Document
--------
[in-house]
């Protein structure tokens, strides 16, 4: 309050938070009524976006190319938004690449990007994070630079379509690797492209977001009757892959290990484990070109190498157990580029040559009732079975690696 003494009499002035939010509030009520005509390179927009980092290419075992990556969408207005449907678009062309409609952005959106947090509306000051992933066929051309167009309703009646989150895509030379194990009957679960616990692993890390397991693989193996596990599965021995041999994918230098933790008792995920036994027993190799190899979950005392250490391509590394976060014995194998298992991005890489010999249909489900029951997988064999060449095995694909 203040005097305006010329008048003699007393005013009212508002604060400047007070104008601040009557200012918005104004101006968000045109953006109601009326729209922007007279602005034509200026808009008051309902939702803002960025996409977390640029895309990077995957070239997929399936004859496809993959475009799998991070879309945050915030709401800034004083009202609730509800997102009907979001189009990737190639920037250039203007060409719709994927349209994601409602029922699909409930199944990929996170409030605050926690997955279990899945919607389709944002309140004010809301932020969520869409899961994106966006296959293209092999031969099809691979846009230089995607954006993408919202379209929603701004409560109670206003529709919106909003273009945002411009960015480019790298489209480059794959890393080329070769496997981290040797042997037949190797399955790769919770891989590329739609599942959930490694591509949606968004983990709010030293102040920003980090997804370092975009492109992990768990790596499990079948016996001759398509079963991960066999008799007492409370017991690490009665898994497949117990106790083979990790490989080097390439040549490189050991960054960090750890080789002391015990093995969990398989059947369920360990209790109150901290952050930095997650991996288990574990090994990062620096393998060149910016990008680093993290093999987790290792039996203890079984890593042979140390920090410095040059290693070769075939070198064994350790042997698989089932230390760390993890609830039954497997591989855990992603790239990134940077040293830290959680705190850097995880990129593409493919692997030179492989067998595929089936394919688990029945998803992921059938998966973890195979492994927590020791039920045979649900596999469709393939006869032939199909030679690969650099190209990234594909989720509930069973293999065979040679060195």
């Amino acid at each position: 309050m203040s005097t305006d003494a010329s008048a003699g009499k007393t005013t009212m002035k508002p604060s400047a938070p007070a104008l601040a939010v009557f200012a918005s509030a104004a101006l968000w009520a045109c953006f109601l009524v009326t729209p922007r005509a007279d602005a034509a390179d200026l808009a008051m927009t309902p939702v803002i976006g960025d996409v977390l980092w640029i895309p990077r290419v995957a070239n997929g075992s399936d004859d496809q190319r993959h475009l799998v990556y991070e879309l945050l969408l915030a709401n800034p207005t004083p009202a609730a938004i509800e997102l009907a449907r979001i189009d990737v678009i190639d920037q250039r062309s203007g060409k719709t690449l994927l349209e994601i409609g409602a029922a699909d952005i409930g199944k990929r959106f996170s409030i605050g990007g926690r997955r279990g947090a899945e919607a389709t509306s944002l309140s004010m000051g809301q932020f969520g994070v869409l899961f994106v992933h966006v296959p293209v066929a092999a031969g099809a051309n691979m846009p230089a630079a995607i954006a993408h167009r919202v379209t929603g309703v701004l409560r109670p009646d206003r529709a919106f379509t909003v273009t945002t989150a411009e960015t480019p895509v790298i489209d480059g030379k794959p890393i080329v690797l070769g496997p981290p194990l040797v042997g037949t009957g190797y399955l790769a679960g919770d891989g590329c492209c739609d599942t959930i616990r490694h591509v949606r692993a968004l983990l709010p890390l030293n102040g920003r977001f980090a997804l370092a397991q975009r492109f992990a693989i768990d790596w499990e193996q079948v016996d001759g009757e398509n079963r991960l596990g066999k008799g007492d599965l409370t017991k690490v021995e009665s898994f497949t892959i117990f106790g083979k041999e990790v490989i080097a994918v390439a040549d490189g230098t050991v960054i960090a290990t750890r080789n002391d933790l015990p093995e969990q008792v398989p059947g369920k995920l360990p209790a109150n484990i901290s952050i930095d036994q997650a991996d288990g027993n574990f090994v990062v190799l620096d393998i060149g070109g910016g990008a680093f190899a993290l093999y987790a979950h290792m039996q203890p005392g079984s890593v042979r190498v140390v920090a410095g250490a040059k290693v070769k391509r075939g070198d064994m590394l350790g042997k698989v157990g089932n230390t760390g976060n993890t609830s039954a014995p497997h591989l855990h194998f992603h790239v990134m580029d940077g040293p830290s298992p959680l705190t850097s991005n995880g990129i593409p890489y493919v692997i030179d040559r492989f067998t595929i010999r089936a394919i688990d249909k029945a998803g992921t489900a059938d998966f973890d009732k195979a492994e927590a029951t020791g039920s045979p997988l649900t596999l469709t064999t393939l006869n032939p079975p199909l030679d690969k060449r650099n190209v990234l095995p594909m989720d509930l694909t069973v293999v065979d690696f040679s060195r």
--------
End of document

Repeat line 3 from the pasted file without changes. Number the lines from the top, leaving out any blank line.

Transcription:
């Amino acid at each position: 309050m203040s005097t305006d003494a010329s008048a003699g009499k007393t005013t009212m002035k508002p604060s400047a938070p007070a104008l601040a939010v009557f200012a918005s509030a104004a101006l968000w009520a045109c953006f109601l009524v009326t729209p922007r005509a007279d602005a034509a390179d200026l808009a008051m927009t309902p939702v803002i976006g960025d996409v977390l980092w640029i895309p990077r290419v995957a070239n997929g075992s399936d004859d496809q190319r993959h475009l799998v990556y991070e879309l945050l969408l915030a709401n800034p207005t004083p009202a609730a938004i509800e997102l009907a449907r979001i189009d990737v678009i190639d920037q250039r062309s203007g060409k719709t690449l994927l349209e994601i409609g409602a029922a699909d952005i409930g199944k990929r959106f996170s409030i605050g990007g926690r997955r279990g947090a899945e919607a389709t509306s944002l309140s004010m000051g809301q932020f969520g994070v869409l899961f994106v992933h966006v296959p293209v066929a092999a031969g099809a051309n691979m846009p230089a630079a995607i954006a993408h167009r919202v379209t929603g309703v701004l409560r109670p009646d206003r529709a919106f379509t909003v273009t945002t989150a411009e960015t480019p895509v790298i489209d480059g030379k794959p890393i080329v690797l070769g496997p981290p194990l040797v042997g037949t009957g190797y399955l790769a679960g919770d891989g590329c492209c739609d599942t959930i616990r490694h591509v949606r692993a968004l983990l709010p890390l030293n102040g920003r977001f980090a997804l370092a397991q975009r492109f992990a693989i768990d790596w499990e193996q079948v016996d001759g009757e398509n079963r991960l596990g066999k008799g007492d599965l409370t017991k690490v021995e009665s898994f497949t892959i117990f106790g083979k041999e990790v490989i080097a994918v390439a040549d490189g230098t050991v960054i960090a290990t750890r080789n002391d933790l015990p093995e969990q008792v398989p059947g369920k995920l360990p209790a109150n484990i901290s952050i930095d036994q997650a991996d288990g027993n574990f090994v990062v190799l620096d393998i060149g070109g910016g990008a680093f190899a993290l093999y987790a979950h290792m039996q203890p005392g079984s890593v042979r190498v140390v920090a410095g250490a040059k290693v070769k391509r075939g070198d064994m590394l350790g042997k698989v157990g089932n230390t760390g976060n993890t609830s039954a014995p497997h591989l855990h194998f992603h790239v990134m580029d940077g040293p830290s298992p959680l705190t850097s991005n995880g990129i593409p890489y493919v692997i030179d040559r492989f067998t595929i010999r089936a394919i688990d249909k029945a998803g992921t489900a059938d998966f973890d009732k195979a492994e927590a029951t020791g039920s045979p997988l649900t596999l469709t064999t393939l006869n032939p079975p199909l030679d690969k060449r650099n190209v990234l095995p594909m989720d509930l694909t069973v293999v065979d690696f040679s060195r």